Resisitors in Series
The total resistance in the circuit with resistors connected in series is equal to the sum of the individual resistances.
Learning Objective

Calculate the total resistance in the circuit with resistors connected in series
Key Points
Terms

series
A number of things that follow on one after the other or are connected one after the other.

resistance
The opposition to the passage of an electric current through that element.
Full Text
Overview
Most circuits have more than one component, called a resistor, that limits the flow of charge in the circuit. A measure of this limit on charge flow is called resistance. The simplest combinations of resistors are the series and parallel connections. The total resistance of a combination of resistors depends on both their individual values and how they are connected.
Resistors in Series
Resistors are in series whenever the flow of charge, or the current, must flow through components sequentially .
Resistors in Series
These four resistors are connected in series because if a current was applied at one end, it would flow through each resistor sequentially to the end.
shows resistors in series connected to a voltage source. The total resistance in the circuit is equal to the sum of the individual resistances, since the current has to pass through each resistor in sequence through the circuit.
Resistors connected in a series circuit
Three resistors connected in series to a battery (left) and the equivalent single or series resistance (right).
Using Ohm's Law to Calculate Voltage Changes in Resistors in Series
According to Ohm's law, the voltage drop, V, across a resistor when a current flows through it is calculated by using the equation V=IR, where I is current in amps (A) and R is the resistance in ohms (Ω).
So the voltage drop across R_{1} is V_{1}=IR_{1}, across R_{2} is V_{2}=IR_{2}, and across R_{3} is V_{3}=IR_{3}. The sum of the voltages would equal: V=V_{1}+V_{2}+V_{3}, based on the conservation of energy and charge. If we substitute the values for individual voltages, we get:
or
This implies that the total resistance in a series is equal to the sum of the individual resistances. Therefore, for every circuit with N number of resistors connected in series:
Since all of the current must pass through each resistor, it experiences the resistance of each, and resistances in series simply add up.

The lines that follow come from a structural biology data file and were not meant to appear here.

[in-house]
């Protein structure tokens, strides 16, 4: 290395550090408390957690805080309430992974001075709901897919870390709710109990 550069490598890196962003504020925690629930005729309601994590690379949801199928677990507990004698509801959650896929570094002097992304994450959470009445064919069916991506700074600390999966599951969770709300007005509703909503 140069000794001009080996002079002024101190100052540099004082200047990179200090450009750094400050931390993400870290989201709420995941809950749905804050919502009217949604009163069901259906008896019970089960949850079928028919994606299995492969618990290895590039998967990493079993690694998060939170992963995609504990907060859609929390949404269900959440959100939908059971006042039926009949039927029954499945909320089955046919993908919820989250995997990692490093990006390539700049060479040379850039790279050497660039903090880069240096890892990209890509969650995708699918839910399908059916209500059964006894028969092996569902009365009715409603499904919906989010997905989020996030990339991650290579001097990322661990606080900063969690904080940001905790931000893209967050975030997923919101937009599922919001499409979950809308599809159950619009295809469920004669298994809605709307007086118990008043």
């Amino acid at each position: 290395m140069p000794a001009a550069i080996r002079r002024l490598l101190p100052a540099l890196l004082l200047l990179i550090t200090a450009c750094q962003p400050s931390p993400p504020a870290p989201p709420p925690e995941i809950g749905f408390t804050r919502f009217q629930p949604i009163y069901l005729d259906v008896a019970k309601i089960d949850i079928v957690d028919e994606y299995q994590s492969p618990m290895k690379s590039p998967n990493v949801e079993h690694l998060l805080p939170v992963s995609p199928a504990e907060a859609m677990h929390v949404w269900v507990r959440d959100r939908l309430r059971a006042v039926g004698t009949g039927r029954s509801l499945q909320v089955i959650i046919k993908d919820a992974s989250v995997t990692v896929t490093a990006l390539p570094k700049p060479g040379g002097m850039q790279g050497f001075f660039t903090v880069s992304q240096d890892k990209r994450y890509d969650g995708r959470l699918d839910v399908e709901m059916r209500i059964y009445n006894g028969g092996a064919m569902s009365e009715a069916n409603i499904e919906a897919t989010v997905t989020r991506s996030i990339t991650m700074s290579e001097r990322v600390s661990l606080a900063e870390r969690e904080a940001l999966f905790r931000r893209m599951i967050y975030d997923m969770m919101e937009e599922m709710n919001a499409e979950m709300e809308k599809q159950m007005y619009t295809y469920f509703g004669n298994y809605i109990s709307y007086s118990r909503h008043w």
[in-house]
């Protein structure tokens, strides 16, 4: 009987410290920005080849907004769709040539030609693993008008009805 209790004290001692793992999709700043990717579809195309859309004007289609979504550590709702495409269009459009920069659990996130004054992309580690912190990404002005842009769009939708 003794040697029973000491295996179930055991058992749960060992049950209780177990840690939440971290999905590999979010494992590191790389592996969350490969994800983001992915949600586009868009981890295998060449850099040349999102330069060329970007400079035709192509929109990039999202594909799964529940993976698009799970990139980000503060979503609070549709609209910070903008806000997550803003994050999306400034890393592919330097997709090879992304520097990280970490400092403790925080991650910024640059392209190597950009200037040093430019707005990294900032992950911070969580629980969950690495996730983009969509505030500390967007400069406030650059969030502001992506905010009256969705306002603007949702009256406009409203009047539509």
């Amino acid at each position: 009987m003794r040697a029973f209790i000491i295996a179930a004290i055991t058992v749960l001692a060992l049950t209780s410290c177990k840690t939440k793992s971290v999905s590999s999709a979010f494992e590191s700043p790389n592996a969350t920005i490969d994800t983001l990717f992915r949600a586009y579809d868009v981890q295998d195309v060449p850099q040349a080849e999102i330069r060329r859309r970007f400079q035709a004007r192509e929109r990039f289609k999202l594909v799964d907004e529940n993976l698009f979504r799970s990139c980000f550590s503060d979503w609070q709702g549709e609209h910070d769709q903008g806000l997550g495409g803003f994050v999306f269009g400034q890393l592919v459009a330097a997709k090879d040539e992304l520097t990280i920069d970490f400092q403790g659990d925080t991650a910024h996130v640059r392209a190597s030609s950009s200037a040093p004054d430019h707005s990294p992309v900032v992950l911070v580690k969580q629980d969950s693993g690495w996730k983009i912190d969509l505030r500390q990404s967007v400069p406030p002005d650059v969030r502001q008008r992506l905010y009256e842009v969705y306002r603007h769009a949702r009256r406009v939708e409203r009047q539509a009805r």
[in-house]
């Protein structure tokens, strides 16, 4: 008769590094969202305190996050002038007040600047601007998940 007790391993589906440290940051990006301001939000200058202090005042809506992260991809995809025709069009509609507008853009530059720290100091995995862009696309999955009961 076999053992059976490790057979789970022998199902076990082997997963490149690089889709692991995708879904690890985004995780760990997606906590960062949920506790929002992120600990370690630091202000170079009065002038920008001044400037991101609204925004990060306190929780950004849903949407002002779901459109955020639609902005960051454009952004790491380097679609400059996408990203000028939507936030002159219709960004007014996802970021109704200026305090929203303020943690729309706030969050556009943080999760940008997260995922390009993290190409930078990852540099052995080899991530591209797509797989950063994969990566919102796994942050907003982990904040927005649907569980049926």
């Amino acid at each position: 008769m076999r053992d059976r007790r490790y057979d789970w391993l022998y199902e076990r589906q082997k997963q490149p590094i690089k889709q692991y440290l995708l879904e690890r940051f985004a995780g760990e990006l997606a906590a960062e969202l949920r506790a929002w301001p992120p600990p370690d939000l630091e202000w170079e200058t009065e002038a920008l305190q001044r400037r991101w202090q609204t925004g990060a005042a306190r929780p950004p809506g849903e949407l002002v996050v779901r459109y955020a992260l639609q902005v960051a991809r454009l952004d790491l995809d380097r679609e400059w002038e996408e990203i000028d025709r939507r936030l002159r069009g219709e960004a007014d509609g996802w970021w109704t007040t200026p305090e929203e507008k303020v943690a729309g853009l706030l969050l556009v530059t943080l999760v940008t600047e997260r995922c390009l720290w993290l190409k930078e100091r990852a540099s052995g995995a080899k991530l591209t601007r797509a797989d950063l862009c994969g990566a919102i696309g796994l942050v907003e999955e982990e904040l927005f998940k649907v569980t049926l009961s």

Since voltage and resistance have an inverse relationship, individual resistors in series do not get the total source voltage, but divide it. This is indicated in an example of when two light bulbs are connected together in a series circuit with a battery. In a simple circuit consisting of one 1.5V battery and one light bulb, the light bulb would have a voltage drop of 1.5V across it. If two lightbulbs were connected in series with the same battery, however, they would each have 1.5V/2, or 0.75V drop across them. This would be evident in the brightness of the lights: each of the two light bulbs connected in series would be half as dim as the single light bulb. Therefore, resistors connected in series use up the same amount of energy as a single resistor, but that energy is divided up between the resistors depending on their resistances.
Key Term Reference
 Component
 Appears in these related concepts: Adding and Subtracting Vectors Using Components, Cathode Ray Tube, TV and Computer Monitors, and the Oscilloscope, and Position, Velocity, and Acceleration as a Function of Time
 Law
 Appears in these related concepts: TwoComponent Forces, Physics and Other Fields, and Models, Theories, and Laws
 Ohm's law
 Appears in these related concepts: Energy Usage, Root Mean Square Values, and Resistors in AC Circuits
 battery
 Appears in these related concepts: Fuel Cells, The Battery, and Sources of EMF
 circuit
 Appears in these related concepts: Combinations of Capacitors: Series and Parallel, Microwaves, and Maxwell's Equations
 conservation
 Appears in these related concepts: Conservation of Mechanical Energy, Museums and Private Collections, and Linear Momentum
 current
 Appears in these related concepts: Reporting LongTerm Liabilities, Magnetic Force Between Two Parallel Conductors, and The Junction Rule
 energy
 Appears in these related concepts: Surface Tension, Energy Transportation, and Introduction to Work and Energy
 equation
 Appears in these related concepts: Equations and Inequalities, Graphs of Equations as Graphs of Solutions, and What is an Equation?
 inverse
 Appears in these related concepts: Inverse Functions, The Law of Universal Gravitation, and Hyperbolic Functions
 ohm
 Appears in these related concepts: Resonance in RLC Circuits, Poiseuille's Equation and Viscosity, and Phase Angle and Power Factor
 parallel
 Appears in these related concepts: Resistors in Parallel, Combination Circuits, and How Skeletal Muscles Are Named
 resistor
 Appears in these related concepts: Impedance, The Loop Rule, and Introduction and Importance
 simple circuit
 Appears in these related concepts: Current and Voltage Measurements in Circuits, Ohm's Law, and Overview of Electric Current
 voltage
 Appears in these related concepts: The Nernst Equation, Electric Potential Due to a Point Charge, and Principles of Electricity
Sources
Boundless vets and curates highquality, openly licensed content from around the Internet. This particular resource used the following sources: